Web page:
We've got the insiders tips that will have you creating dishes like a professional, in your own home kitchen.
You don't have to rely on your local baker to get flaky morning buns for that special breakfast. And making your own at home doesn't have to be impossible.
Broiling is best for times when you want to expose the top of your food to intense heat without overcooking the bottom. We explain the best methods to broil such as how far your food should be from the broiling element.
Use your Convection settings to cook your food more evenly, and to add an exterior crispness. Whether it's perfectly browned cookies or a delicious Rosemary Roast, proper use of Convection cooking will make your meals gourmet.
Add more flavor to your broccoli, before you decide to steam or boil your broccoli try something different; roasting. The tasty, nutty flavor is delicious.
Taking a piece of meat's temperature is the only true, foolproof way to determine its doneness. But you'll need to take the temperature the correct way and at the correct time.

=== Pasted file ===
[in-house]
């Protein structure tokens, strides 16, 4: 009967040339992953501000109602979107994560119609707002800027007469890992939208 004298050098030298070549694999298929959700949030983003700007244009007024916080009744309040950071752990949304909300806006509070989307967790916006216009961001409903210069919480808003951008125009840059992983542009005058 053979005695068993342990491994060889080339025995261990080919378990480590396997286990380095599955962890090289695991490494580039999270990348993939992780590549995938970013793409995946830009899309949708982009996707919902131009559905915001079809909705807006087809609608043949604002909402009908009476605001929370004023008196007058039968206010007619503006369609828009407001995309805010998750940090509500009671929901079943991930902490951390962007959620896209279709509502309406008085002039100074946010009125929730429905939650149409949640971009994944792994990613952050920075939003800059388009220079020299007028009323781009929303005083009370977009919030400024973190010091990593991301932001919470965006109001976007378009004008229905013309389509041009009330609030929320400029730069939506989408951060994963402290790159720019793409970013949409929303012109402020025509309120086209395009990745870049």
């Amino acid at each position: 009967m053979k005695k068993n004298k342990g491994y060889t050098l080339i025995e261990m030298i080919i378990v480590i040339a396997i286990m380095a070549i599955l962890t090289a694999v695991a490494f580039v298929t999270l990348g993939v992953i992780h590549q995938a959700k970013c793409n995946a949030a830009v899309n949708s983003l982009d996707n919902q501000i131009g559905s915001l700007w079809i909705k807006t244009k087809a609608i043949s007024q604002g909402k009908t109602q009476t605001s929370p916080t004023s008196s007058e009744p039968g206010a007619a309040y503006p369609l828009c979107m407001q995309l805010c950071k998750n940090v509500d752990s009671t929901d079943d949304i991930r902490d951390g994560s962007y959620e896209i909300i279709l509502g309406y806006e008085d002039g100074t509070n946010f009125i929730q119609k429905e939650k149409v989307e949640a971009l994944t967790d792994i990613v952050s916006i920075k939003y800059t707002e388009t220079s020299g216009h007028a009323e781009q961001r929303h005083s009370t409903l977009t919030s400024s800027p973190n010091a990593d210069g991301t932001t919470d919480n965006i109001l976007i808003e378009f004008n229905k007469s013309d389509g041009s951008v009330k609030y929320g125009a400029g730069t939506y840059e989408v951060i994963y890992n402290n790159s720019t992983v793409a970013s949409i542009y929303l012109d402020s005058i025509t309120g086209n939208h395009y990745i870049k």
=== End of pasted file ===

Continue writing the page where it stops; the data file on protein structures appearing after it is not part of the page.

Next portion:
The draft-free, well-insulated environment of the oven makes it the ideal place for proofing bread or pizza dough. Here are some Test Kitchen tips for a successful rise.
Learn how easy it is to make a poached egg from America's Test Kitchen
Stainless steel and non-stick pans both have key roles in the test kitchen. But they are best suited for very different tasks. Learn our tips for when to use either type of pan.
Pan size is critical for properly seared food or perfectly sauteed vegetables. We reveal the test kitchen's top techniques for searing chops, steaks, and poultry, as well as some useful advice for cooking your vegetables evenly.
Waiting for water to boil is a whole lot like waiting for paint to dry. There are a whole lot of tricks that people use to speed up the process. But do any of them actually work?
Great Sauces can either make or break a meal. If you can master a fool-proof Hollandaise then you can master any sauce, let us show you how.
How do you know when your pan is hot enough for sauteing and searing? And what's the best pan to use when you want to make a pan sauce afterward? We've done the tests to find the answers.